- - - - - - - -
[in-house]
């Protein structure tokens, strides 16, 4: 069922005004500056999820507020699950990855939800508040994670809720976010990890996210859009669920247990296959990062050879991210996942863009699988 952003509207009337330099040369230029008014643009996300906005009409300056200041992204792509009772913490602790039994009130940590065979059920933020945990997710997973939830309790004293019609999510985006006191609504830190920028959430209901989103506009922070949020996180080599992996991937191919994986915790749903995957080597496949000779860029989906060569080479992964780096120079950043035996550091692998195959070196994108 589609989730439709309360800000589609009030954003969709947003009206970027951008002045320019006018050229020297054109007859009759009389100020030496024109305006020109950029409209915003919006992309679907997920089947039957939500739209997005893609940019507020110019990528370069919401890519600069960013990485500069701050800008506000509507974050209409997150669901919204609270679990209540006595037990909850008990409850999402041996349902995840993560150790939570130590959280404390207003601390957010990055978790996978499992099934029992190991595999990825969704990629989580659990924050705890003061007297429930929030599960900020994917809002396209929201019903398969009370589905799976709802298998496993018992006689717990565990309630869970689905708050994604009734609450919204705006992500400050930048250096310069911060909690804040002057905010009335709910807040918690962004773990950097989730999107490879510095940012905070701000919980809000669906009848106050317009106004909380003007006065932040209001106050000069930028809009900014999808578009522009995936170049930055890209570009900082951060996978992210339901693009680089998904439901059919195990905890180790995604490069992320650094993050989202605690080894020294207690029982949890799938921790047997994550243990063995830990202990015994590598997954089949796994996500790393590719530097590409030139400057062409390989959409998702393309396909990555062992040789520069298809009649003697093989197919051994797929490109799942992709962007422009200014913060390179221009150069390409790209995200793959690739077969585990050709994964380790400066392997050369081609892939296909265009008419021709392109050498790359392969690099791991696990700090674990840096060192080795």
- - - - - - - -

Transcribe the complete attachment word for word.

[in-house]
């Protein structure tokens, strides 16, 4: 069922005004500056999820507020699950990855939800508040994670809720976010990890996210859009669920247990296959990062050879991210996942863009699988 952003509207009337330099040369230029008014643009996300906005009409300056200041992204792509009772913490602790039994009130940590065979059920933020945990997710997973939830309790004293019609999510985006006191609504830190920028959430209901989103506009922070949020996180080599992996991937191919994986915790749903995957080597496949000779860029989906060569080479992964780096120079950043035996550091692998195959070196994108 589609989730439709309360800000589609009030954003969709947003009206970027951008002045320019006018050229020297054109007859009759009389100020030496024109305006020109950029409209915003919006992309679907997920089947039957939500739209997005893609940019507020110019990528370069919401890519600069960013990485500069701050800008506000509507974050209409997150669901919204609270679990209540006595037990909850008990409850999402041996349902995840993560150790939570130590959280404390207003601390957010990055978790996978499992099934029992190991595999990825969704990629989580659990924050705890003061007297429930929030599960900020994917809002396209929201019903398969009370589905799976709802298998496993018992006689717990565990309630869970689905708050994604009734609450919204705006992500400050930048250096310069911060909690804040002057905010009335709910807040918690962004773990950097989730999107490879510095940012905070701000919980809000669906009848106050317009106004909380003007006065932040209001106050000069930028809009900014999808578009522009995936170049930055890209570009900082951060996978992210339901693009680089998904439901059919195990905890180790995604490069992320650094993050989202605690080894020294207690029982949890799938921790047997994550243990063995830990202990015994590598997954089949796994996500790393590719530097590409030139400057062409390989959409998702393309396909990555062992040789520069298809009649003697093989197919051994797929490109799942992709962007422009200014913060390179221009150069390409790209995200793959690739077969585990050709994964380790400066392997050369081609892939296909265009008419021709392109050498790359392969690099791991696990700090674990840096060192080795």